Tourism and COVID-19 in Zambia

Blog COVID-19, Employment, coronavirus, Pandemics and tourism

COVID-19 is a real threat to Zambia’s tourism sector and there is a high risk that many firms will shut down and disappear, undermining any ultimate economic recovery when international travel resumes.

The World Travel and Tourism Council (WTTC) has warned that the COVID-19 pandemic could cut 50 million jobs worldwide in the travel and tourism industry. The industry, which currently accounts for close to 10% of global GDP, is expected to contract by 20% to 30% in 2020.

Zambia’s travel and tourism industry, which has shown signs of healthy growth in recent years, would be impacted significantly by the COVID-19 pandemic. In 2019, the industry contributed 7% of GDP (USD 1,701 million) and 7.2% of total employment (469 thousand jobs). International visitors spent USD 849 million, representing 10% of Zambia’s total exports.

This blog post synthesises information drawn from structured interviews administered by the International Growth Centre (IGC) in Zambia.

Zambia the “add-on” destination

Zambia is an underdog within the Regional Tourism Organisation of Southern Africa (RETOSA). Though Zambia has seen a sustained increase in the number of international visitors recently (Figure 1), it is dwarfed by South Africa and still lags well behind Zimbabwe, Namibia and Botswana. Direct flights to Zambia from Europe and Asia are limited, making Zambia an “add on” destination for international travellers visiting neighbouring countries like South Africa and Botswana.

Figure 1: International tourism arrivals

Source: Constructed by author using data from WB-WDI


Figure 2: Main sources of arrivals (all purposes)

Source: Adapted from CBI Netherland Report (2018), pg. 10


Figure 2 indicates that Zambia’s top-20 international markets accounted for 84% of arrivals for all purposes in 2016 and that four African markets, namely Tanzania (24%), Zimbabwe (22%), Democratic Republic of Congo (10%) and South Africa (9%), accounted for two-thirds of international arrivals. High value tourism from the UK and US are only 8% of total arrivals. In terms of contribution to GDP (Figure 3), the tourism sub-sector contributes approximately 3% to Zambia’s GDP, below the shares in Botswana and Tanzania.

Figure 3: Contribution of tourism to GDP

Source: Constructed by author using data from UNTWO

Detrimental effects on the economy

Though Zambia has not closed its borders, the number of international visitors has declined sharply. The first three months of 2020 saw a drop of over 14000 international visitors. A snap poll of members of the Eco-Tourism Association of Zambia (ETAZ) suggests that Zambia’s safari tourism and allied sectors such as Airlines and charters would suffer a loss in income of USD100 million in 2020. Out of 257 lodges and camps, 165  have closed down already. Over 7000 jobs are likely to be lost. 165 tourism businesses in Livingstone and Zambia’s protected areas face bankruptcy. ETAZ projects recovery in revenue streams commencing only in 2021.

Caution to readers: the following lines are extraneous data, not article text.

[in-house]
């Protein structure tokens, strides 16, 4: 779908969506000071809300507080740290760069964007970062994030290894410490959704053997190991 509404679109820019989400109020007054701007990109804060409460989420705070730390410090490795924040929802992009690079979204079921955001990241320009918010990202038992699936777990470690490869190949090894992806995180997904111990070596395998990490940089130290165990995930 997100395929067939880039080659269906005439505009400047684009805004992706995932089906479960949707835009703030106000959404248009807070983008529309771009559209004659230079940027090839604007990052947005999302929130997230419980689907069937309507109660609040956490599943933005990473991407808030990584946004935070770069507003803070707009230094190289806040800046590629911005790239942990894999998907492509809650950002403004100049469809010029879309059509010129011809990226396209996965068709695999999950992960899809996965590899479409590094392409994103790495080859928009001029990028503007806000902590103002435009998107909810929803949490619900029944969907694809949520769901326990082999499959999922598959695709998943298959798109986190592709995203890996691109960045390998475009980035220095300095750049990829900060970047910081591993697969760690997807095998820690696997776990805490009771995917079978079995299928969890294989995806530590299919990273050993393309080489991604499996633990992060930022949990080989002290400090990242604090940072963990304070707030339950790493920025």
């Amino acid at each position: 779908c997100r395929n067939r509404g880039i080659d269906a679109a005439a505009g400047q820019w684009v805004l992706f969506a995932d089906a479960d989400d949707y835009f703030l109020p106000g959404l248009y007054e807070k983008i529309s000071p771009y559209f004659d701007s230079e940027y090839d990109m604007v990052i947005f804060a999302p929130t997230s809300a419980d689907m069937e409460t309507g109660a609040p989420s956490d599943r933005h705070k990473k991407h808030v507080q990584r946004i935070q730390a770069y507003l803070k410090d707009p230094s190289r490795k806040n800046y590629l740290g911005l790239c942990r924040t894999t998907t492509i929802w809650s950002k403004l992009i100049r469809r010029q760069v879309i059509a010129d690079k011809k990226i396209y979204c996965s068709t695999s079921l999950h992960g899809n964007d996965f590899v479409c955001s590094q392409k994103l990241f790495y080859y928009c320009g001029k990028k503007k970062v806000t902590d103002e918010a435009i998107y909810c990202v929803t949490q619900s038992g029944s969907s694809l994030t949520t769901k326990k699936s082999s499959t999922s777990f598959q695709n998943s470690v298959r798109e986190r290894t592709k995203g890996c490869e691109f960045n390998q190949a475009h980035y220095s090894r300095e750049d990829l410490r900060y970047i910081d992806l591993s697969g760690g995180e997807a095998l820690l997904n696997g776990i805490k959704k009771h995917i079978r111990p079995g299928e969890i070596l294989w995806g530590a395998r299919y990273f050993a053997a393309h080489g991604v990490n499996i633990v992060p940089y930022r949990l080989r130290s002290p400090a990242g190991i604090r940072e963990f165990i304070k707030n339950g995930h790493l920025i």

Environmental conservation would suffer

State resources allocated to conservation have remained low in Zambia. On average, between 2010 and 2018, 0.6% of Zambia’s national budget was allocated to environmental and wildlife conservation. Consequently, conservation activities are heavily funded by donor organisations and safari tourism firms. The loss in income of safari firms would translate into a significant drop in funding for conservation. For example, ETAZ through contribution from its members, injects over USD annually in supporting conservation activities. Similarly, the safari tourism industry in South Luangwa has established and funded a local NGO – Conservation South Luangwa – charged with broad scale anti-poaching support, and wildlife veterinary work and community development. Since 2003, eco-safari firms in Luangwa contributed USD 10 per bed/night to fund Conservation South Luangwa. The disruptive effect of COVID-19 would likely translate into increased poaching as eco-safari firms lay off workers and cut down funding of conservation activities.

What should Zambia be doing?

  • Tourism: A handicapped Sector before COVID-19

From our structured interviews conducted in April 2020, administrative bottlenecks such as the cumbersome process of obtaining a license and the numerous licenses required to formerly operate in the sector has been a major constraint to the growth of the sector. Our interviews revealed that some tourism businesses require up to 58 different licenses. There are cases where a license is needed from both the local council and a central government agency for the same activity. For example, a boat license is needed from both the local council and from the department of Inland Water Ways. This heavy regulation of Zambia’s tourism sector is reflected in its relatively poor ranking in the Travel and Tourism Competitiveness Index (TTCI). In 2019, Zambia was ranked 113 out of 140 countries.